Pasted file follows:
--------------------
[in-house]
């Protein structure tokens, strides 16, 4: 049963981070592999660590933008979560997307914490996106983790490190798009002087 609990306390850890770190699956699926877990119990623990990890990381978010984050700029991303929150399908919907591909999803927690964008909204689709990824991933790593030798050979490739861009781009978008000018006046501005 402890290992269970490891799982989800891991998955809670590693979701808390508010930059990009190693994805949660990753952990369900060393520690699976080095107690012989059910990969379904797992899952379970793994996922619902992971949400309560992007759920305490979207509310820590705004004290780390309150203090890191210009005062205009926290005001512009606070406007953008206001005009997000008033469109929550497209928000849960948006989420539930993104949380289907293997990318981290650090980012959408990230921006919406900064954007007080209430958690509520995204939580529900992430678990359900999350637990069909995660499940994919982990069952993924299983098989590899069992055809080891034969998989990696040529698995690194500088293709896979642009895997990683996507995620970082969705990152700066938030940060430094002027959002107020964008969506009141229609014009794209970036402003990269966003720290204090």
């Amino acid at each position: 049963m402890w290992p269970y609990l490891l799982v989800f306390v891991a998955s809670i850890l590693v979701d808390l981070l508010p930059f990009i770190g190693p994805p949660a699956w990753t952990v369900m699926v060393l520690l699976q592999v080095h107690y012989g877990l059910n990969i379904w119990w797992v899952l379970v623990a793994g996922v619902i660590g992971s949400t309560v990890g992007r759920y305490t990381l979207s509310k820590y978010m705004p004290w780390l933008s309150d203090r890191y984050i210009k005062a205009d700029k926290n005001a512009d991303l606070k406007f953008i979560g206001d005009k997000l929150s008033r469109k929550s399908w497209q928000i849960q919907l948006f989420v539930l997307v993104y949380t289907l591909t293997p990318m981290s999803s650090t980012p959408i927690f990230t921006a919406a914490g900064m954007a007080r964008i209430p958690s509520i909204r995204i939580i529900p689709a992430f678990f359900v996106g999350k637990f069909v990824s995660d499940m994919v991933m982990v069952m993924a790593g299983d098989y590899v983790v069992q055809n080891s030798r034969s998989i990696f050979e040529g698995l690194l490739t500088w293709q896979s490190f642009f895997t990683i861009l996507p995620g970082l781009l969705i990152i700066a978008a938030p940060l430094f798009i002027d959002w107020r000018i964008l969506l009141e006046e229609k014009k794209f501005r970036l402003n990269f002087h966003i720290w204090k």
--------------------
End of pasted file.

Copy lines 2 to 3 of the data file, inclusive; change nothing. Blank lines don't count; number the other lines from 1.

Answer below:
């Protein structure tokens, strides 16, 4: 049963981070592999660590933008979560997307914490996106983790490190798009002087 609990306390850890770190699956699926877990119990623990990890990381978010984050700029991303929150399908919907591909999803927690964008909204689709990824991933790593030798050979490739861009781009978008000018006046501005 402890290992269970490891799982989800891991998955809670590693979701808390508010930059990009190693994805949660990753952990369900060393520690699976080095107690012989059910990969379904797992899952379970793994996922619902992971949400309560992007759920305490979207509310820590705004004290780390309150203090890191210009005062205009926290005001512009606070406007953008206001005009997000008033469109929550497209928000849960948006989420539930993104949380289907293997990318981290650090980012959408990230921006919406900064954007007080209430958690509520995204939580529900992430678990359900999350637990069909995660499940994919982990069952993924299983098989590899069992055809080891034969998989990696040529698995690194500088293709896979642009895997990683996507995620970082969705990152700066938030940060430094002027959002107020964008969506009141229609014009794209970036402003990269966003720290204090």
């Amino acid at each position: 049963m402890w290992p269970y609990l490891l799982v989800f306390v891991a998955s809670i850890l590693v979701d808390l981070l508010p930059f990009i770190g190693p994805p949660a699956w990753t952990v369900m699926v060393l520690l699976q592999v080095h107690y012989g877990l059910n990969i379904w119990w797992v899952l379970v623990a793994g996922v619902i660590g992971s949400t309560v990890g992007r759920y305490t990381l979207s509310k820590y978010m705004p004290w780390l933008s309150d203090r890191y984050i210009k005062a205009d700029k926290n005001a512009d991303l606070k406007f953008i979560g206001d005009k997000l929150s008033r469109k929550s399908w497209q928000i849960q919907l948006f989420v539930l997307v993104y949380t289907l591909t293997p990318m981290s999803s650090t980012p959408i927690f990230t921006a919406a914490g900064m954007a007080r964008i209430p958690s509520i909204r995204i939580i529900p689709a992430f678990f359900v996106g999350k637990f069909v990824s995660d499940m994919v991933m982990v069952m993924a790593g299983d098989y590899v983790v069992q055809n080891s030798r034969s998989i990696f050979e040529g698995l690194l490739t500088w293709q896979s490190f642009f895997t990683i861009l996507p995620g970082l781009l969705i990152i700066a978008a938030p940060l430094f798009i002027d959002w107020r000018i964008l969506l009141e006046e229609k014009k794209f501005r970036l402003n990269f002087h966003i720290w204090k």